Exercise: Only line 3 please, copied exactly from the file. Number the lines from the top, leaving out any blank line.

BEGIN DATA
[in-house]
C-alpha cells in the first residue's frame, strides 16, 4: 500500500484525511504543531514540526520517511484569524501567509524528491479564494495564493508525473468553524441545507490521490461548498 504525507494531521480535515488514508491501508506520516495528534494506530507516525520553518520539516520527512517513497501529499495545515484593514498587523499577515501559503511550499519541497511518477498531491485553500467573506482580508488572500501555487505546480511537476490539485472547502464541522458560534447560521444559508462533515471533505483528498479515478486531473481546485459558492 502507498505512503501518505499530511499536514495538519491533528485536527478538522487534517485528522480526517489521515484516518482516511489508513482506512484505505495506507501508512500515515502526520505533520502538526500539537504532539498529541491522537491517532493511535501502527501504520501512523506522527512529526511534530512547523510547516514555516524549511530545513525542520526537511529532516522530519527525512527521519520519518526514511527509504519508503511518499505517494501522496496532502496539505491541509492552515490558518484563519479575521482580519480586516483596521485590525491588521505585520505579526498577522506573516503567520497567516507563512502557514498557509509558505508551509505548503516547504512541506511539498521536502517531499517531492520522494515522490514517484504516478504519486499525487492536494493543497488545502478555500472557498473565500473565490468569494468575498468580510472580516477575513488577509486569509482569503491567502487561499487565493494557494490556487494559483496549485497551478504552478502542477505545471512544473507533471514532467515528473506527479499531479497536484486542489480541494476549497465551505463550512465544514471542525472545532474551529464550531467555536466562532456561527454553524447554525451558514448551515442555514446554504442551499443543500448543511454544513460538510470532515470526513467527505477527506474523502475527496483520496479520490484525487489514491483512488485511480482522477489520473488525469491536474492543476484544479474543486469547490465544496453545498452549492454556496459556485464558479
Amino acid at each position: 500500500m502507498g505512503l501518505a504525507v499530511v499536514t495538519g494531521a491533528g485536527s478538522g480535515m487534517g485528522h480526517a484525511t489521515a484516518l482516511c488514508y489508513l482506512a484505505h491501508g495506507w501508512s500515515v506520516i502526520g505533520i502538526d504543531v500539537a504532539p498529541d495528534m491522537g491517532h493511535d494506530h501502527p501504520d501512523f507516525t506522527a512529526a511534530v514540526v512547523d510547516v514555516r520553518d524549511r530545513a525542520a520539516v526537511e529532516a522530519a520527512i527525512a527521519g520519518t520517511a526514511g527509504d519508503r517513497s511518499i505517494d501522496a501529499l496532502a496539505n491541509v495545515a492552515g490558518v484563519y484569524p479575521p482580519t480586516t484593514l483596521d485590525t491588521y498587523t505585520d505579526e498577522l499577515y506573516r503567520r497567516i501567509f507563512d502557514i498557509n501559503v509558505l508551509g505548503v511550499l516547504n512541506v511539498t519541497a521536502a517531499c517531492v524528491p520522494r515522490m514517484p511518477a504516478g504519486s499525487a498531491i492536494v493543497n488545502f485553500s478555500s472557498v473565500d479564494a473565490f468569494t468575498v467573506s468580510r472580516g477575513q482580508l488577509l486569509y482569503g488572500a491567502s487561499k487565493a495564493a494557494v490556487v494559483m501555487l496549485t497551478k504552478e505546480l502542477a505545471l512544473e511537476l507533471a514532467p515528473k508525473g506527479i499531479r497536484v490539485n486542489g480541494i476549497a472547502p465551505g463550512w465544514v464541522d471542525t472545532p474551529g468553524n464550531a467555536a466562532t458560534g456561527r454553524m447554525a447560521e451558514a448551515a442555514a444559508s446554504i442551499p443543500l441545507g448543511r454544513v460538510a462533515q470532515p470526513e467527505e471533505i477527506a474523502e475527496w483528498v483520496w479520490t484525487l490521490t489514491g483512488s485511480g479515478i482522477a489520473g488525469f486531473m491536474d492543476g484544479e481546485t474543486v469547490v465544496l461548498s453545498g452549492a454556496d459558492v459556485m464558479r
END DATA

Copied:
Amino acid at each position: 500500500m502507498g505512503l501518505a504525507v499530511v499536514t495538519g494531521a491533528g485536527s478538522g480535515m487534517g485528522h480526517a484525511t489521515a484516518l482516511c488514508y489508513l482506512a484505505h491501508g495506507w501508512s500515515v506520516i502526520g505533520i502538526d504543531v500539537a504532539p498529541d495528534m491522537g491517532h493511535d494506530h501502527p501504520d501512523f507516525t506522527a512529526a511534530v514540526v512547523d510547516v514555516r520553518d524549511r530545513a525542520a520539516v526537511e529532516a522530519a520527512i527525512a527521519g520519518t520517511a526514511g527509504d519508503r517513497s511518499i505517494d501522496a501529499l496532502a496539505n491541509v495545515a492552515g490558518v484563519y484569524p479575521p482580519t480586516t484593514l483596521d485590525t491588521y498587523t505585520d505579526e498577522l499577515y506573516r503567520r497567516i501567509f507563512d502557514i498557509n501559503v509558505l508551509g505548503v511550499l516547504n512541506v511539498t519541497a521536502a517531499c517531492v524528491p520522494r515522490m514517484p511518477a504516478g504519486s499525487a498531491i492536494v493543497n488545502f485553500s478555500s472557498v473565500d479564494a473565490f468569494t468575498v467573506s468580510r472580516g477575513q482580508l488577509l486569509y482569503g488572500a491567502s487561499k487565493a495564493a494557494v490556487v494559483m501555487l496549485t497551478k504552478e505546480l502542477a505545471l512544473e511537476l507533471a514532467p515528473k508525473g506527479i499531479r497536484v490539485n486542489g480541494i476549497a472547502p465551505g463550512w465544514v464541522d471542525t472545532p474551529g468553524n464550531a467555536a466562532t458560534g456561527r454553524m447554525a447560521e451558514a448551515a442555514a444559508s446554504i442551499p443543500l441545507g448543511r454544513v460538510a462533515q470532515p470526513e467527505e471533505i477527506a474523502e475527496w483528498v483520496w479520490t484525487l490521490t489514491g483512488s485511480g479515478i482522477a489520473g488525469f486531473m491536474d492543476g484544479e481546485t474543486v469547490v465544496l461548498s453545498g452549492a454556496d459558492v459556485m464558479r